The Flashpacker’s Guide To Moalboal

Panagsama Beach, a short drive from the bustling Moalboal proper, is a sleepy little town with a lot of hidden gems. Located at the south-west edge of Cebu, a long, finger-shaped island lying in the Central Visayas, the island was recently voted Number Five Best Island in the World by Conde Nast Traveler.

Landing at Mactan-Cebu International Airport, we chose to take a taxi down to Panagsama. Costing us 2,200php, this is certainly the more expensive way to travel, however it’s much quicker than taking the five-hour bus – we were excited to reach our destination early!

After a pleasant two-and-a-half-hour drive through the mountains, coastal roads and along the charmingly named ‘Vegetable Highway’, we arrived at Panagsama Beach. Don’t be fooled by the name; Panagsama Beach itself is not a destination for avid beach-lovers; the beach is small, with dark sand and rocks, but it’s clean, and spectacular snorkelling is just a few meters away off a magnificent drop-off. The little town is tiny, but jam-packed with a fantastic range of international eateries and plenty of places to stay, for all budgets.

We were, however, very surprised to find that a lot of the town’s most popular accommodations were booked up for weeks in advance. As a backpacker, I prefer to rock up somewhere, assess the place, prices and details, and then decide. Normally this works, however, this is one spot in Asia I’d recommend planning and booking in advance if you want the accommodation and dive shop of your choice.

We initially wanted to stay in the huts at Maya’s, but they were booked a month ahead. Happily though, we were pointed in the direction of Pacita’s by the friendly foreign locals. Set in a lush, colorful garden, the large, clean rooms were cool and affordable at 1,000php per night, but booking for a week saw the price come down to 800php. Next, there were the many, many dive shops to choose from…

The Underwater World

Diving is the main draw to Panagsama. The area offers some of the most spectacular diving in the Philippines, if not Asia; whale sharks and thresher sharks have been spotted in local waters, there are turtles, too and incredible macro-life just off the house reefs and Pescador Island. And, of course, the jaw-dropping sardine run. This alone, is a reason to visit – you don’t have to be a diver either, as the massive shoal of tiny fish hangs out just beyond the drop-off, which is metres from the shore. It’s a freediver and snorkeler’s heaven!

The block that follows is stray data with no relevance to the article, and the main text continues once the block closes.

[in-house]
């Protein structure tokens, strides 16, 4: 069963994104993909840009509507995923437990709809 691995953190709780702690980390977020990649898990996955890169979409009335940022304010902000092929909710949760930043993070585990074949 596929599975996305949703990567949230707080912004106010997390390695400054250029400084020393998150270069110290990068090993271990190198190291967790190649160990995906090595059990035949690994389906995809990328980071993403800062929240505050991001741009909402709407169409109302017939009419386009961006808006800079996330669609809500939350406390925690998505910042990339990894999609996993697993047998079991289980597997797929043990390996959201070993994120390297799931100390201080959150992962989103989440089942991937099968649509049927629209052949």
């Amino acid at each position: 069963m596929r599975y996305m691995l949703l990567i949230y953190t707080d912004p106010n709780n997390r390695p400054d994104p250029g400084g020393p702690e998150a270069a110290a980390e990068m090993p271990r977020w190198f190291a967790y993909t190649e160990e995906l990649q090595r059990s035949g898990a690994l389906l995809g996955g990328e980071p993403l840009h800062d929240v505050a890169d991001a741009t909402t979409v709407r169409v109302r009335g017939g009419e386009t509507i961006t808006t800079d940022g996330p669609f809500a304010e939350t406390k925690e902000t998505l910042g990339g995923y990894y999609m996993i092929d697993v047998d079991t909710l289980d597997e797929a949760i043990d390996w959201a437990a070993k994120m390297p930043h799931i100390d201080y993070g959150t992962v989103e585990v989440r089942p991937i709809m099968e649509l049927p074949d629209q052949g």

There are many dive shops to choose from and with that, many price points. As always, don’t necessarily just go for the cheapest, make sure you do your research. One of the most popular is Cebu Divers, run by a friendly Brit, Cameron. His shop offers professional diving for some of the best prices in the Philippines, but you MUST book in advance if you want to dive here.

We dived with Neptune Diving Adventure as Cameron was fully booked and we had a great experience- wellpriced dives, good equipment and a pleasant dive shop with a great upstairs bar/resto boasting a stunning view over the water. Our guide was friendly and relaxed, but note that you may only dive for up to 60 minutes.

Diving with the sardine run on the house drop-off was incredible and an absolute must-do – we were also lucky enough to spot a fluorescent Mandarin Fish on the same dive.

Pescador Island is also worth a look, but it’s very popular and can become crowded. You’ll see why though, as this dive offers spectacular, colorful coral gardens and cathedral-like walls – much like the famous Apo Reef in the Mindoro Strait. Also look out for the electrifying electric clams at Tongo Point – they’re almost alien-like…

Eat, Drink and Adventure!

There are so many places to eat at in this little town and the food was of good standard in most of the places we visited. Maya’s does a spectacular pre-adventure breakfast: try the huge breakfast burrito or the American breakfast, the bacon is to die for (they also have very good Wi-Fi if you have to connect!).

For dinner, we discovered The Last Filling Station at Tipolo’s just over the road from Maya’s, for really good thincrust pizzas. Very affordable, they start at just 195php. Best of all, their wine was a snip at 90php a glass, some of the cheapest we’ve seen on our travels – and it was drinkable, too! This is also the place to book your Kawasan Falls Canyoning through their adventure company, Planet Action – a trip that is certainly not to be missed! The friendly owner talked us through the day’s adventuring and we couldn’t wait to sign up. We booked to go the following day and had the time of our lives. You can also rent decent mountain bikes, go caving, horse riding, trekking and more.

If seafood is your thing, then the place to head to is The Pleasure Principle. A friendly, buzzy restaurant, they give you a free appetizer to whet your palette.

For sunset drinks, we’d head down to the little bar on the Pacita’s beachfront. Rhumcokes were 60php (and strong!), and you could sit on beanbags to watch the sun go down on another day.

A week in Panagsama goes by very quickly. There is so much to do and so many places to discover despite it being so tiny. The great thing is it doesn’t feel crowded or overly ‘touristy’; quite the opposite. You can easily walk everywhere, but can rent scooters if you wish to head out of Panagsama itself to explore the rest of the area’s charms.

Why go? For incredible diving and snorkelling, and to experience the unearthly blue Kawasan Falls canyoning adventure

Top tips: Research and book your dive shop and accommodation in advance, it’s a popular place

What to bring? For canyoning you must bring trainers/sneakers. A waterproof bag for adventuring and going on the boats is useful, too. Don’t forget your licence if you want to rent motorbikes.

By HOLLY GOLIGHTLY

PHOTOS BY PAULO VIOLAS

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